SOSA Technical Standard Will Benefit Systems of all Kinds
February 05, 2021
Published in Military Embedded Systems
Written by Andrew McCoubrey
The standards currently being defined by the Sensor Open Systems Architecture (SOSA) Consortium will deliver many clear benefits to system integrators designing embedded sensor-processing systems. The SOSA Technical Standard will define common pinouts that foster and ease interoperability.
Greater system flexibility will come from the ability to place a variety of module types into the same system slot, while convergence on common interconnect technologies (such as backplane Ethernet) will ease the integration of modular systems.
Integrators will benefit from having greater choice – even if only some of the cards in the chassis are aligned to the SOSA Technical Standard. Systems that require specialized cards not defined in the SOSA Technical Standard (SOSA Snapshot 3 is currently available to the public at https://publications.opengroup.org/s201) can use those products alongside SOSA cards, thereby benefiting from the economic and technical benefits of standardization on the slots that are aligned to the standard.
The benefits of the SOSA Technical Standard go far beyond its standardized pinout. The reliability of systems deployed in harsh conditions will be improved by its use of the ANSI/VITA 47 standard, which defines requirements for environments, design and construction, safety, and quality.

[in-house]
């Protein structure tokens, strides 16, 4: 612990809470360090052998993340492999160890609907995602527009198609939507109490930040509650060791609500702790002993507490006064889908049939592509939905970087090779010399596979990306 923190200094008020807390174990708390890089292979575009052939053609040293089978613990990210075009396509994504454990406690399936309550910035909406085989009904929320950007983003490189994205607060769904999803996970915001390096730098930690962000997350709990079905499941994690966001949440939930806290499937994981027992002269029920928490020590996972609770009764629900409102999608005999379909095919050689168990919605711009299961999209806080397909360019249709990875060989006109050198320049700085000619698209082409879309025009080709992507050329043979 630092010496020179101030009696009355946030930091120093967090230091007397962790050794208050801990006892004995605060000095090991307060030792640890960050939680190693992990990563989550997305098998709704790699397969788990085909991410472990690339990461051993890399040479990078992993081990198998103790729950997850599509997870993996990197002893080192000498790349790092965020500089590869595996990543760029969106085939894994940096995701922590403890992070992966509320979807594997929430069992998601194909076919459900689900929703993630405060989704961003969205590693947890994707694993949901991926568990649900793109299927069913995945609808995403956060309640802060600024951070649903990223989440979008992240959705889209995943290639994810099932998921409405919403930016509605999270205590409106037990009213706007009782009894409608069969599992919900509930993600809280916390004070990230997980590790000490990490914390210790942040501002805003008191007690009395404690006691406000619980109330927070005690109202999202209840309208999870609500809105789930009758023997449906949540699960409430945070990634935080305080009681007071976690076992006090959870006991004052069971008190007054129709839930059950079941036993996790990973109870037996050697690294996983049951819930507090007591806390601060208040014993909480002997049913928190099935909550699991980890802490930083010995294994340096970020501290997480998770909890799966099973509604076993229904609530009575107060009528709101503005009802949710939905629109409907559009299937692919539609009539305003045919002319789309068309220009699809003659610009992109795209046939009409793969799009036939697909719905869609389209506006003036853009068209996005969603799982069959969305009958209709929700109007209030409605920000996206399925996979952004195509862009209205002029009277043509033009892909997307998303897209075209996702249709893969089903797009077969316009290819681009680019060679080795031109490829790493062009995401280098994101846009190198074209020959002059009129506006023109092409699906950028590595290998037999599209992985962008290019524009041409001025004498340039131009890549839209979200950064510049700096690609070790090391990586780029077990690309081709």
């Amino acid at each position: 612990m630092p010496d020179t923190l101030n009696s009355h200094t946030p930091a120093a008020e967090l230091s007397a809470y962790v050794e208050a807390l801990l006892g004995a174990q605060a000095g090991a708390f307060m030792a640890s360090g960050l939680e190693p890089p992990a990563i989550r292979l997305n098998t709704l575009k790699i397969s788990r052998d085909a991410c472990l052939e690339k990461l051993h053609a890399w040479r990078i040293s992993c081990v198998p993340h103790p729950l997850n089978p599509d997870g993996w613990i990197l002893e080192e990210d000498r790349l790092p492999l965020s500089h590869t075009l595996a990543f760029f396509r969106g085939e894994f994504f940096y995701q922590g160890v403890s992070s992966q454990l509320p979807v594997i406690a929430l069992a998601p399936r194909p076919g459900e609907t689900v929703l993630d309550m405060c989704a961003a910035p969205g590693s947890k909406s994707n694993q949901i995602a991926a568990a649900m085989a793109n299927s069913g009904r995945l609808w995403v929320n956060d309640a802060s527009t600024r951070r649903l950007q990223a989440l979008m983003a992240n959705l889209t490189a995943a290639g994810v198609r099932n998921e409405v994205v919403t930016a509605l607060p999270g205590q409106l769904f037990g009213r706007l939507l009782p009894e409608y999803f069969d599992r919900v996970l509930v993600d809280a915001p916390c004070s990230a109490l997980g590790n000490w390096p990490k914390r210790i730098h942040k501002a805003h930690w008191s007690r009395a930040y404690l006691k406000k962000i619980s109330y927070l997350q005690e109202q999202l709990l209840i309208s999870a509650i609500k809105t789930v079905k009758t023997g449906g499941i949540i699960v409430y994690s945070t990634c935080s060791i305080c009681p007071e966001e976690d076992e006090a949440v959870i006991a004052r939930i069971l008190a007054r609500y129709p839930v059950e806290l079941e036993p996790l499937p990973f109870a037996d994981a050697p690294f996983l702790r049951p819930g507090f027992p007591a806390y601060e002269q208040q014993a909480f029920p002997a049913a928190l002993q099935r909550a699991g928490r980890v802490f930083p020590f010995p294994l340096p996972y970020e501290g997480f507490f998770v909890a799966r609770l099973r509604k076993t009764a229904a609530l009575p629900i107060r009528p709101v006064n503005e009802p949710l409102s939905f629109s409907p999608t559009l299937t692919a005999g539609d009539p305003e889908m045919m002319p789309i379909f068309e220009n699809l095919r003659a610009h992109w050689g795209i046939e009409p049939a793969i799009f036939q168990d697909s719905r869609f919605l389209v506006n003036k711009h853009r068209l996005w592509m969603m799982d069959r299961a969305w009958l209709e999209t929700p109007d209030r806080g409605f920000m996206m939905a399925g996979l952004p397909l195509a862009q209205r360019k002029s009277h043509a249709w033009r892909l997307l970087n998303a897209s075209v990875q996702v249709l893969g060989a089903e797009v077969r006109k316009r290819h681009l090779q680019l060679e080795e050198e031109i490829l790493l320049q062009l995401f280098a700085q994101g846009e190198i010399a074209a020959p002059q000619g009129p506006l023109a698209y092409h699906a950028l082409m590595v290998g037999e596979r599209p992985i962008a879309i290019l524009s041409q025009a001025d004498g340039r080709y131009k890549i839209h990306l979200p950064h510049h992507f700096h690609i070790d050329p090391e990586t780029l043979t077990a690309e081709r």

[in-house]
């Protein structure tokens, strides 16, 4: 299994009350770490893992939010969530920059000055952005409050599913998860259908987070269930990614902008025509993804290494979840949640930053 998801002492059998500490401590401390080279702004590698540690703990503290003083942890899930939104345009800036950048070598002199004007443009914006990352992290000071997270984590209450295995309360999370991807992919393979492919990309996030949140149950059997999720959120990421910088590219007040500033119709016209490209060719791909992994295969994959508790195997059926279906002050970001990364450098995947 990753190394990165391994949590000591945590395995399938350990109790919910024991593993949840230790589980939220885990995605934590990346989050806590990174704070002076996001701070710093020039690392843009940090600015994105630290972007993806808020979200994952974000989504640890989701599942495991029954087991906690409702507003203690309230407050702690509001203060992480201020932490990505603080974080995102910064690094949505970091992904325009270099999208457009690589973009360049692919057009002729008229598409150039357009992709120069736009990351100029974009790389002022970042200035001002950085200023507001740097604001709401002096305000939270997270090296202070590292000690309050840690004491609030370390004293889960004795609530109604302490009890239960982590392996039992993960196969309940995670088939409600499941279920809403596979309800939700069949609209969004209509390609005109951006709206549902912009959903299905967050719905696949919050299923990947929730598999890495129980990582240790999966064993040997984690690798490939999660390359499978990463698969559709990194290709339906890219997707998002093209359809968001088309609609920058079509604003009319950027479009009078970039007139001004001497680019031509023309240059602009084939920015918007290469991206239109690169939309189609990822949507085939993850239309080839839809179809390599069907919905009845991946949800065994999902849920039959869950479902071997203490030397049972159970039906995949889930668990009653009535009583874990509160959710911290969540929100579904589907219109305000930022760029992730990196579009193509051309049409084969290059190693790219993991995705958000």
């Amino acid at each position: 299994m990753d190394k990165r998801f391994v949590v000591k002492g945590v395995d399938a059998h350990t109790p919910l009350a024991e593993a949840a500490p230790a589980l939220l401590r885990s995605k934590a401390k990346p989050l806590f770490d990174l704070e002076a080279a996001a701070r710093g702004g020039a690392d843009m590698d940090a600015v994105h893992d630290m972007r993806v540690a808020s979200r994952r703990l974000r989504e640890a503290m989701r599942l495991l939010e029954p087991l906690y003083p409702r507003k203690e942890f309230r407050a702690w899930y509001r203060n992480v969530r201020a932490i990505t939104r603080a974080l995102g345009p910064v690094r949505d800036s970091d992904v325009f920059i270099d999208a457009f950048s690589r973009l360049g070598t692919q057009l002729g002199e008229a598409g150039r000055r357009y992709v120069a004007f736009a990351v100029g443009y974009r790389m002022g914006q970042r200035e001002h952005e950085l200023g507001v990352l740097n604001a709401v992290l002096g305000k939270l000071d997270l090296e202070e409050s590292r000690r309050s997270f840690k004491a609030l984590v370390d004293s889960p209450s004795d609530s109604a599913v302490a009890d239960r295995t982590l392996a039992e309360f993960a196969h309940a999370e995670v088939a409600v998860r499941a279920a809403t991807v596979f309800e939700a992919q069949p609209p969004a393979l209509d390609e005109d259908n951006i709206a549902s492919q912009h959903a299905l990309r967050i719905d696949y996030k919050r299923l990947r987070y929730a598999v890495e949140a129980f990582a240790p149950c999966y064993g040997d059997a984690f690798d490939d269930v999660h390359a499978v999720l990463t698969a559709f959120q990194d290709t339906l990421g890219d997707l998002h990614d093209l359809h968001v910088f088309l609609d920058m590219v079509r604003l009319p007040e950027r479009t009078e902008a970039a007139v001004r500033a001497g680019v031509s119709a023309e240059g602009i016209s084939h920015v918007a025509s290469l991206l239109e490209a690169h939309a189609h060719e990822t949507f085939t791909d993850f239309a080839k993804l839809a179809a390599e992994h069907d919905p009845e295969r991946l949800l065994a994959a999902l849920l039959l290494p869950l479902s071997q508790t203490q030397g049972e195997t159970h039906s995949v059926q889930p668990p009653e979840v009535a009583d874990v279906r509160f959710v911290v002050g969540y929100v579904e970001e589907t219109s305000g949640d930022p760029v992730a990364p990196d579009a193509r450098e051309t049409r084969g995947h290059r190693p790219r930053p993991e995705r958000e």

The SOSA Technical Standard also provides a novel approach to serial console ports (using 3.3 V rather than RS-232 levels), making it easier to multiplex ports from several cards onto a single physical interface outside the box. This standard also standardizes functionality required from Intelligent Platform Management Interface (IPMI). While IPMI has long be used to provide basic monitoring of card temperatures, voltages, and various vendor-specific readings, SOSA requires support for VITA 46.11 with HOST Tier 2 extensions to ensure all cards provide a consistent set of sensor monitoring and management commands.
What the SOSA Technical Standard isn’t, though, is a panacea. System integrators will still need to ensure that vendors provide more than just compliance against the technical specification. While the standard will help drive interoperability and commonality, modular products are not becoming a commodity.